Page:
Ethereum transaction fees are running sky-high. That's infuriating users and boosting rivals like solana and avalanche.

  • As people pile onto the network for NFTs and DeFi, Ethereum transaction fees are running red hot.
  • However, the high charges are infuriating users and sending many towards other blockchains such as solana.
  • Developers are scrambling to fix the issue, which might threaten ethereum's  top-dog status.

As NFT-mania clogs up the network, transaction costs on the Ethereum blockchain are running red hot.

It's a problem that irritates many consumers, prompting them to explore for cheaper blockchains like Solana and Avalanche.

Some even believe it poses an existential danger to the cryptocurrency network, which touts itself as the financial future.

The ethereum network runs ether, making it the world's second-largest cryptocurrency after bitcoin, with a total market value of more than $500 billion.

The network, on the other hand, remains at the center of the modern crypto ecosystem. Non-fungible tokens (types of crypto collectibles) and decentralised finance are constructed on top of it. Both NFTs and DeFi are now multibillion-dollar industries.

Ethereum is running on surge pricing

People that use ethereum pay a "base fee" to have their transactions confirmed by "miners," or other users.

However, as interest in NFTs has grown and more people try their hand at DeFi, those fees have skyrocketed.

Consider ethereum as a ride-hailing app that is struggling to find new drivers in a city that has recently had a massive inflow of people. People now have to pay a hefty surge price for each ride (or transaction) in order to get drivers to pick them up.

In November, the average transaction or "gas" charge on the ethereum network reached $63. According to researchers at crypto exchange Kraken, that was the second-highest figure ever, trailing only May's record high of $70.

Many people are enraged by the fact that they have to pay more than $100 only to deposit $50 worth of cryptocurrencies on DeFi platforms.

On the ethereum Reddit page, one member said, "Gas fees are crazy." "If the Ethereum network can't address its gas prices, the normal customer won't utilise it," another stated.

Not all crypto enthusiasts are dissatisfied. Solana, Avalanche, and Cardano are among the networks that are positioned themselves to profit.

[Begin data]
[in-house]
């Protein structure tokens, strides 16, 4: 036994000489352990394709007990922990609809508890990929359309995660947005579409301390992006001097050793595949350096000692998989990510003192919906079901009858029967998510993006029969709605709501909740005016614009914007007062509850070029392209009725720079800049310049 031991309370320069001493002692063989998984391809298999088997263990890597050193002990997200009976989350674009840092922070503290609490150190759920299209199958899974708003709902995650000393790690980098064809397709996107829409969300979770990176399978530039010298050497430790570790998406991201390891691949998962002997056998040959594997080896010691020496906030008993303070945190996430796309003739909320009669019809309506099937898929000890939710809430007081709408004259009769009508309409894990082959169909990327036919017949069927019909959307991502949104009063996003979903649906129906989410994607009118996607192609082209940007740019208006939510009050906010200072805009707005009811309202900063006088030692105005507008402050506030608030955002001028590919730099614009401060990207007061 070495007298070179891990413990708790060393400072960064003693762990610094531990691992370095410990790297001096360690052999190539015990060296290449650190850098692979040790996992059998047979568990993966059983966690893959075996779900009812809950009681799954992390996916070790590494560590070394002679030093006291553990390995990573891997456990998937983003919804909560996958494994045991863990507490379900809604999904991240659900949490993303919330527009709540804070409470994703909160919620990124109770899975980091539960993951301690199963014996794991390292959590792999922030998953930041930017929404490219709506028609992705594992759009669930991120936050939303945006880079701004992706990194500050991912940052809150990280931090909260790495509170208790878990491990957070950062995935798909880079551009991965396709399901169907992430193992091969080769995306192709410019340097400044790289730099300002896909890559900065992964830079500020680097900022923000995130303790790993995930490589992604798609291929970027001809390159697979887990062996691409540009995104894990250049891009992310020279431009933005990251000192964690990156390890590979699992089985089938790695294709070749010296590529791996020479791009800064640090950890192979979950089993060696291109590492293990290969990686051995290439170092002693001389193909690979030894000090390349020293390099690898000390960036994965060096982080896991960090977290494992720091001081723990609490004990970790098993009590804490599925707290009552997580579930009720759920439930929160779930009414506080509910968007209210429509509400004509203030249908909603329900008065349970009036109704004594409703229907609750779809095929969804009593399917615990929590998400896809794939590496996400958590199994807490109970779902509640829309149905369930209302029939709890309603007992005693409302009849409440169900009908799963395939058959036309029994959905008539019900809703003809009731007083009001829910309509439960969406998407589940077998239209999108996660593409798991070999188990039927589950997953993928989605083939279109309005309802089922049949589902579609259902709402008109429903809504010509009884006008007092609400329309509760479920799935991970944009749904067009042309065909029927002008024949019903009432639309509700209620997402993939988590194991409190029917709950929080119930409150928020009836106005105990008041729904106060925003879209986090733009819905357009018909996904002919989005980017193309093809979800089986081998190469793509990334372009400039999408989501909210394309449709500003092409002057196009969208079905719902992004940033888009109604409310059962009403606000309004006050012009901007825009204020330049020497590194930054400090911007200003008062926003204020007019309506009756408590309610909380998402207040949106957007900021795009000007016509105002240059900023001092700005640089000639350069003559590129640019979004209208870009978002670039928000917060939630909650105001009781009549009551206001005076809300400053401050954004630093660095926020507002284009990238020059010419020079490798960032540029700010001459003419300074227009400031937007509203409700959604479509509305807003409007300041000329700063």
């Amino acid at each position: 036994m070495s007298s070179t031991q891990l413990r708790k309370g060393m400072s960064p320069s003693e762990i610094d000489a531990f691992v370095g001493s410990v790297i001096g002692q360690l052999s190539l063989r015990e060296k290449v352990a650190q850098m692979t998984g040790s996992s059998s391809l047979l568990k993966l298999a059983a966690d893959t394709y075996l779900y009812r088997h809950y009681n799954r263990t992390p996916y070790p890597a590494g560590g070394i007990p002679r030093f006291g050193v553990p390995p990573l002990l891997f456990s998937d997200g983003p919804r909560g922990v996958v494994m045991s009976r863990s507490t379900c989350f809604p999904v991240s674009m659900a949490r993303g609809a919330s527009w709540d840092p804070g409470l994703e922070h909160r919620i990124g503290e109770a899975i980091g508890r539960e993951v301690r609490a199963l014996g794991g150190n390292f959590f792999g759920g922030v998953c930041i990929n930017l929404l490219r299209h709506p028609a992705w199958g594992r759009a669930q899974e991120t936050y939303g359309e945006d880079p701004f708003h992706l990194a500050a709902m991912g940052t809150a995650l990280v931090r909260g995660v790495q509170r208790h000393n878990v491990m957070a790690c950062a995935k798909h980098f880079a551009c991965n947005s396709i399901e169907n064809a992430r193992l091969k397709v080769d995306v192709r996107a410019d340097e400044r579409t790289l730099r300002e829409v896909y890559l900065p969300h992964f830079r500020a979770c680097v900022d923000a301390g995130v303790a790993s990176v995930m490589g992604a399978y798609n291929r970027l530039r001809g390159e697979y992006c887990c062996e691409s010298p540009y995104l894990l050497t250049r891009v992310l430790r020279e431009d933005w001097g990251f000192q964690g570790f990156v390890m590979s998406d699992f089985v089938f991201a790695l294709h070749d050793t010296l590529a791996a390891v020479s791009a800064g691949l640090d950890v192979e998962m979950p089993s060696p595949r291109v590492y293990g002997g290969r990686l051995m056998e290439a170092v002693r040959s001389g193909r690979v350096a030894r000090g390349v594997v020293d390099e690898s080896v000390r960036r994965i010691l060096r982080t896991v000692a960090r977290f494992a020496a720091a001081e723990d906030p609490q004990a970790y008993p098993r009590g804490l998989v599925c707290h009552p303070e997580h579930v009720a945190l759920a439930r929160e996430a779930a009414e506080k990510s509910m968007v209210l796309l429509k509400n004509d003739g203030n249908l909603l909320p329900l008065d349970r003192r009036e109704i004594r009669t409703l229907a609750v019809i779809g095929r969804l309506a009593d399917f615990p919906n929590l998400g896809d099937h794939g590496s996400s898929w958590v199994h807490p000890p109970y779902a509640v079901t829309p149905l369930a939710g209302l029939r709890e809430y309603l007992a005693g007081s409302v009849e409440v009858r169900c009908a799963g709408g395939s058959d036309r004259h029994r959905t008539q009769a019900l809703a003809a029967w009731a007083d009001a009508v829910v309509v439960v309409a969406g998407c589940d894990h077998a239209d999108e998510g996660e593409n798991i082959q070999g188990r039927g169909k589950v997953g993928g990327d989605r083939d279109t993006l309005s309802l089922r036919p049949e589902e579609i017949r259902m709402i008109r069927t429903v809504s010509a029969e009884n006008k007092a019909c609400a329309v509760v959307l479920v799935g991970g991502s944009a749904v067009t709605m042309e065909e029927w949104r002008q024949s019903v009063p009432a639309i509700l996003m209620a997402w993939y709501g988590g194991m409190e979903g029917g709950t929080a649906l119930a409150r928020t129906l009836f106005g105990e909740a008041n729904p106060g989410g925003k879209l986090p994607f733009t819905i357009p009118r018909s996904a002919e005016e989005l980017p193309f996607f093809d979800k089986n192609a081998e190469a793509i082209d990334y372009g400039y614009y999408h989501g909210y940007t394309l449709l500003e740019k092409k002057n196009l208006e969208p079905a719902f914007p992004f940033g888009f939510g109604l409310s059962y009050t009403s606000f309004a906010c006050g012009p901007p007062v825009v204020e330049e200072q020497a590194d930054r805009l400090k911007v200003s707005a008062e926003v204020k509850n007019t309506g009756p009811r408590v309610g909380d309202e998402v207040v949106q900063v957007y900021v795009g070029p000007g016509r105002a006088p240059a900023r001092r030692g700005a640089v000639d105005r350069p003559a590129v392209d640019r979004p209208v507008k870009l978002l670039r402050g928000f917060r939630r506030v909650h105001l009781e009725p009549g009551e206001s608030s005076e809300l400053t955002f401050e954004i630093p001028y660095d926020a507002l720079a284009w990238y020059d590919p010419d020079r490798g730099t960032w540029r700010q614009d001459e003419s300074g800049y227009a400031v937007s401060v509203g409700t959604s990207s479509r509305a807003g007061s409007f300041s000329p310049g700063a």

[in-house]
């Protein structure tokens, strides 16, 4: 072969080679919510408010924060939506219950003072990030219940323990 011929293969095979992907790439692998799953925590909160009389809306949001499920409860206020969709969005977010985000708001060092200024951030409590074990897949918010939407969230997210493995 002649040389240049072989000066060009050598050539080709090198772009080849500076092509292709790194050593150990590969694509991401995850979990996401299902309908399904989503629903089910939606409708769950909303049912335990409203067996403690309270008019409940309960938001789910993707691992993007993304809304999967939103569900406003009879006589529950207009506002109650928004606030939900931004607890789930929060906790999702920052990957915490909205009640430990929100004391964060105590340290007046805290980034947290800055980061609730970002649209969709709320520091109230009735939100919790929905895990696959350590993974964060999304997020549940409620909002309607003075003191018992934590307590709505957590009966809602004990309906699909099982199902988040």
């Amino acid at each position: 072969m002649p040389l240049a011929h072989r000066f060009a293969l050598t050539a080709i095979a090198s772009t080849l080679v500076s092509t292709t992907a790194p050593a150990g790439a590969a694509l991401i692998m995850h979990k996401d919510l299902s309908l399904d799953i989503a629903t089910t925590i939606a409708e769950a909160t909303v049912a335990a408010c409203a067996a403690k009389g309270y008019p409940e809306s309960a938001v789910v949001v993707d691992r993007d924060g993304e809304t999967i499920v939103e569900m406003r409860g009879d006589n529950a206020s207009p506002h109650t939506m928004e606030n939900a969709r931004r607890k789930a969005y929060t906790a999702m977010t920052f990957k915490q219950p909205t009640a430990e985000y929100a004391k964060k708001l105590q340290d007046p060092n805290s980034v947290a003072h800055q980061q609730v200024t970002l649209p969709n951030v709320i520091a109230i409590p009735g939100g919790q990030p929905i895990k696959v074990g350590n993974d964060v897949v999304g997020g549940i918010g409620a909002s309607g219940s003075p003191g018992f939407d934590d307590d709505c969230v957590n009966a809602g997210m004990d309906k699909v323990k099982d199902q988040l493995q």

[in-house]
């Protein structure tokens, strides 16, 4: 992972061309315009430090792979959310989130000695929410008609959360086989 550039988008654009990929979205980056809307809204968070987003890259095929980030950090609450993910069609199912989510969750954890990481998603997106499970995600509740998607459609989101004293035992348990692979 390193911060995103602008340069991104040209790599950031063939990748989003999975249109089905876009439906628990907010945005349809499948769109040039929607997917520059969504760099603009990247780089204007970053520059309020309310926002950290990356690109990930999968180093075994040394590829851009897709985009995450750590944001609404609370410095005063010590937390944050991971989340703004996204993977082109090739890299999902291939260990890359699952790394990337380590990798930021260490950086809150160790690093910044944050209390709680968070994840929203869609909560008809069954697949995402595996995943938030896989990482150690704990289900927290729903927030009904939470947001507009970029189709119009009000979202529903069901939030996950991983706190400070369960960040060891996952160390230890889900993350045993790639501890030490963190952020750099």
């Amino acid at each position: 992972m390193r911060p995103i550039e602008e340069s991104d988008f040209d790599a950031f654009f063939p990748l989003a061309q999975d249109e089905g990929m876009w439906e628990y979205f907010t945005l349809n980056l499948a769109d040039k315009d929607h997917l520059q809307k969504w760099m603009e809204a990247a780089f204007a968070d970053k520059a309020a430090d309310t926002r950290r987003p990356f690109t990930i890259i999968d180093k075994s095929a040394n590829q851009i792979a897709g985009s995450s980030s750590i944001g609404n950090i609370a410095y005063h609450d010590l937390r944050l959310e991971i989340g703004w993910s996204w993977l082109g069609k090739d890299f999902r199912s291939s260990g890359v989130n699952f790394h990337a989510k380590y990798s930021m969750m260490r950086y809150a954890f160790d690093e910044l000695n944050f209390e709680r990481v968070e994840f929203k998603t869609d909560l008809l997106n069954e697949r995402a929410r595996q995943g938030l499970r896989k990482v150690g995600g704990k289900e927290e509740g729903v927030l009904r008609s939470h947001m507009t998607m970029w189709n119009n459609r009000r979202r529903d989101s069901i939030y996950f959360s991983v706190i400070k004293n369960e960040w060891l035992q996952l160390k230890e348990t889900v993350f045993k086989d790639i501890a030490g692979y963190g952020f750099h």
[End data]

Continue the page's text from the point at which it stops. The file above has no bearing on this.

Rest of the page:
Transaction fees at Solana are extremely low, at a fraction of a penny. In comparison to double-digit figures for ethereum, the network is far quicker, handling several thousands of transactions per second.

Solana's native token sol has increased by more than 400% in the last 180 days, according to Coingecko. Over the same time span, Avalanche has increased by more than 500%, while ethereum has increased by around 80%.

"I believe some of the ethereum headwinds have forced individuals to wonder, 'What else do I want to buy at this point?'" Kraken's chief of research, Pete Humiston, told Insider.

So why can't ethereum simply expand the network?

It's a philosophical point, according to Ben Edgington, a developer at ethereum-focused business ConsenSys.

He told Insider that extending the capacity of a decentralised crypto network will need users to deal with ever-growing data and upgrade their devices.

"If we increase transaction throughput, those with less resources will be unable to participate," Edgington added. It wouldn't be as decentralised anymore.

Other options, such as expanding a second Ethereum layer, are being considered by developers. Many activities would be able to take place apart from the core network, which would still be accessible.

It's far too early to declare high gas fees a disaster for ethereum, according to Jack O'Holleran, CEO of ethereum development company Skale Labs. In fact, he claims that they're a sign of the network's enormous success.

"From a development standpoint, there's so much momentum around ethereum," he told Insider. "Ethereum is used by the highest-quality teams, projects, and platforms. It's the mechanism that links everything together."